BAUMHOLDER, Germany — Herb Carmack says it’s advice he wish he didn’t give.

But at the time, returning to the military seemed like the best thing for his nephew, Jeremiah, who re-joined the Army in July.

“He’d been struggling for about three years. The best time of his life was the time in the military,” said the uncle. “We thought it would be good for him to go back.”

On Wednesday, Pvt. Jeremiah Carmack’s family and friends gathered in his western Ohio hometown, where the 30-year-old soldier was buried. Soldiers will get their chance to pay respects on Friday at Schweinfurt’s Conn Barracks chapel.

It’s been two weeks since Carmack, a logistics specialist with the 2nd Brigade, 1st Infantry Division, was shot to death during a confrontation with a German SWAT team.

How his nephew ended up being gunned down in a field in the remote German town of Altershausen continues to confound Herb Carmack and other members of his family. The image of Jeremiah Carmack, armed with a stolen M-4 carbine and being pursued by German commandos, seems stranger than fiction.

“It’s surreal at this point,” Caryn Carmack, Jeremiah’s stepmother, said in a phone conversation Tuesday.

“We may never get all the answers,” she added. “We don’t know what happened.”

In the days before the confrontation with police, Carmack was in good spirits. The last time Herb Carmack talked with his nephew, he was upbeat about planning a trip home in June to visit family. He also was enthusiastic about the prospects of a new job.

“He called on Sunday and said he had good news,” Herb Carmack recalled. “When he was done with his tour in Germany he said the Army was going to allow him to cross-train to be an MP. Everything seemed to be going good.”

While the transition back into Army life seemed to be going well, there was a dark spot to life in Germany. Carmack thought he had found the love of his life in Anne Frank, his 23-year-old German girlfriend. But the relationship was an emotional roller coaster and eventually things fell apart.

On March 13, Carmack allegedly broke into Frank’s home, waited for her to return home and handcuffed her upon arrival. At some point during the incident, Frank’s mother entered the home and called police. When police arrived, Carmack was gone. A helicopter and SWAT team eventually found him in a nearby field armed with an M-4 smuggled off his Schweinfurt Army post. The SWAT team fired two shots into his chest after he apparently brandished the M-4, police said.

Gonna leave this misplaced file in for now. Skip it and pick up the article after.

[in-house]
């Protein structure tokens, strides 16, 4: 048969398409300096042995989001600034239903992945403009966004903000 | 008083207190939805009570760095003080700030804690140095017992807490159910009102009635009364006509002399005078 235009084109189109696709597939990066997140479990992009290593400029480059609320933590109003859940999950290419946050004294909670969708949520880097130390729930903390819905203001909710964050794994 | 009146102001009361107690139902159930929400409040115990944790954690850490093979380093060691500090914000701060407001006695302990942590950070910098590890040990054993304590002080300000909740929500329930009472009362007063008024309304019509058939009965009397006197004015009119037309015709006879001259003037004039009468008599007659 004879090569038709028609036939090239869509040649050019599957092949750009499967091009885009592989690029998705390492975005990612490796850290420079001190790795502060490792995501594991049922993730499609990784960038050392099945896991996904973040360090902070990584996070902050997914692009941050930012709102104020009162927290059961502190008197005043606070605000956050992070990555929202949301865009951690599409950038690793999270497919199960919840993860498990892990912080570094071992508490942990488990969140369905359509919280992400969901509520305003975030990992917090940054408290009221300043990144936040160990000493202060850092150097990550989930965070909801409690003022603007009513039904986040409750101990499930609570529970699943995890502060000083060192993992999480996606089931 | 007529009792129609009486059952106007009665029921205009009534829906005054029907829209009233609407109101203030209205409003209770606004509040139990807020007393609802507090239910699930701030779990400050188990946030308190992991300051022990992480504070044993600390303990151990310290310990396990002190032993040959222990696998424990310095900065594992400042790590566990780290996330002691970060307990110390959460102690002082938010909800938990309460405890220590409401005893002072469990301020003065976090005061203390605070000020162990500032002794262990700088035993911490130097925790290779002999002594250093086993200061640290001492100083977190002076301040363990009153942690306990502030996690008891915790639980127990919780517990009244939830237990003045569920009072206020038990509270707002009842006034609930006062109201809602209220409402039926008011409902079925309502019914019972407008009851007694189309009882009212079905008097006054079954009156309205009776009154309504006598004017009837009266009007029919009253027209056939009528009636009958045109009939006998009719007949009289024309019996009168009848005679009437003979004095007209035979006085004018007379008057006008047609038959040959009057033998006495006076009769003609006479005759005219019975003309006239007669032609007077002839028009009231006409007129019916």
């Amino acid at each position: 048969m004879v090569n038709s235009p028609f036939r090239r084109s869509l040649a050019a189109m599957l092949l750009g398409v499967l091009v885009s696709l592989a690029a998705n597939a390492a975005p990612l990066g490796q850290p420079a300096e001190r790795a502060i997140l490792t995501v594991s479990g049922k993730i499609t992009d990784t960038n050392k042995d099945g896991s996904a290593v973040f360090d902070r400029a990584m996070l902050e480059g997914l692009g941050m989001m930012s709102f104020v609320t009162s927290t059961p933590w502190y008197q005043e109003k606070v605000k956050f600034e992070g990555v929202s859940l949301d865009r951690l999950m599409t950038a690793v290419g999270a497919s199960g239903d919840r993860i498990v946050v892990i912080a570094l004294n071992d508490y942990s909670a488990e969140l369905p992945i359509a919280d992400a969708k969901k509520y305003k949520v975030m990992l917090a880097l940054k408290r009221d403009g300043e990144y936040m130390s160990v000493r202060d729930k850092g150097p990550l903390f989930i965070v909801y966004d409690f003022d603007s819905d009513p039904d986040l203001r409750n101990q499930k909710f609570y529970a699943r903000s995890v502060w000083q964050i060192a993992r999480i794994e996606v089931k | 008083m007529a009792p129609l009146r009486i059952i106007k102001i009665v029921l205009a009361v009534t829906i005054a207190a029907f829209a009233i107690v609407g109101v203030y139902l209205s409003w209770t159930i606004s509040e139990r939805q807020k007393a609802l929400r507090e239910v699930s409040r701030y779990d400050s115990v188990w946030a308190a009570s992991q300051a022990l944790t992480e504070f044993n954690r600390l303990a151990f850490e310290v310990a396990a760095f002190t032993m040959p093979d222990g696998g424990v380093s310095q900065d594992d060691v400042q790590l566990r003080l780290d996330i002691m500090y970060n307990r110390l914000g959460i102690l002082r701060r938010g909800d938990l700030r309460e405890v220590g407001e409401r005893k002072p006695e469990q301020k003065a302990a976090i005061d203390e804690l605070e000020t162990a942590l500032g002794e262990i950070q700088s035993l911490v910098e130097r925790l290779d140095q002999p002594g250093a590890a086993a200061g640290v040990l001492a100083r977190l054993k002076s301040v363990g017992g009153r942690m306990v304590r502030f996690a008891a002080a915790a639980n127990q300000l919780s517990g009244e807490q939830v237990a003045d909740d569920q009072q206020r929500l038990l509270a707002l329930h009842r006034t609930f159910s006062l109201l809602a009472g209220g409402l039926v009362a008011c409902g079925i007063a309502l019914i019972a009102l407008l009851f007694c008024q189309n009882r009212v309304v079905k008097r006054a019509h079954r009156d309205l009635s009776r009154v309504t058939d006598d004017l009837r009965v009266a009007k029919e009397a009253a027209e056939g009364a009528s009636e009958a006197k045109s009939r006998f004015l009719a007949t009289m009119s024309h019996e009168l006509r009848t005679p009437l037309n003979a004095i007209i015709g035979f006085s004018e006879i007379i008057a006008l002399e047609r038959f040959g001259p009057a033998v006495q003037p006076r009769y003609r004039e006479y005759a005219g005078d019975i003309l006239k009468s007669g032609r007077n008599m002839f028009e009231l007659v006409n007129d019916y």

The Army continues to investigate how Carmack obtained the weapon. Meanwhile, German authorities say it could take a couple months to complete a review of the incident.

There were a couple of occasions in January and February when Carmack encountered Frank at local Schweinfurt bars, his uncle said. On those occasions, he told Frank he wanted her to return personal belongings of his, which were still at her Altershausen home. There were confrontations between Jeremiah Carmack and Frank’s male friends during these meetings, but it never escalated into a fight, Herb Carmack said.

If Carmack went to Frank’s home, it may have been to get his belongings, the uncle speculated. If Carmack had an M-4, he must have felt threatened in some way.

“I think there’s more to the story,” Herb Carmack said.

Heinz Schmitt, a police spokesman from Nuremberg, has rejected any suggestion that Frank was somehow responsible for provoking the incident. Frank is yet to make a public statement about the incident. Schmitt said she is not interested in talking with the media.

At the same time, Carmack could showcase a temper on occasion, Herb Carmack acknowledged. During his previous stint in the Army, Carmack was busted down from specialist to private after getting into a fight with a lieutenant. Carmack and the officer were at odds during a training exercise. The disagreement escalated and Carmack punched the officer, Herb Carmack said.

“He thought the guy was incompetent,” the uncle said.

There was no court-martial following the skirmish with the lieutenant and the incident didn’t stop the Army from letting Jeremiah Carmack back in several years later.

“He had to write a letter of apology and they let him back in,” Herb Carmack said.

Stripes reporter Kevin Dougherty contributed to this report.

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John covers U.S. military activities across Europe and Africa. Based in Stuttgart, Germany, he previously worked for newspapers in New Jersey, North Carolina and Maryland. He is a graduate of the University of Delaware.

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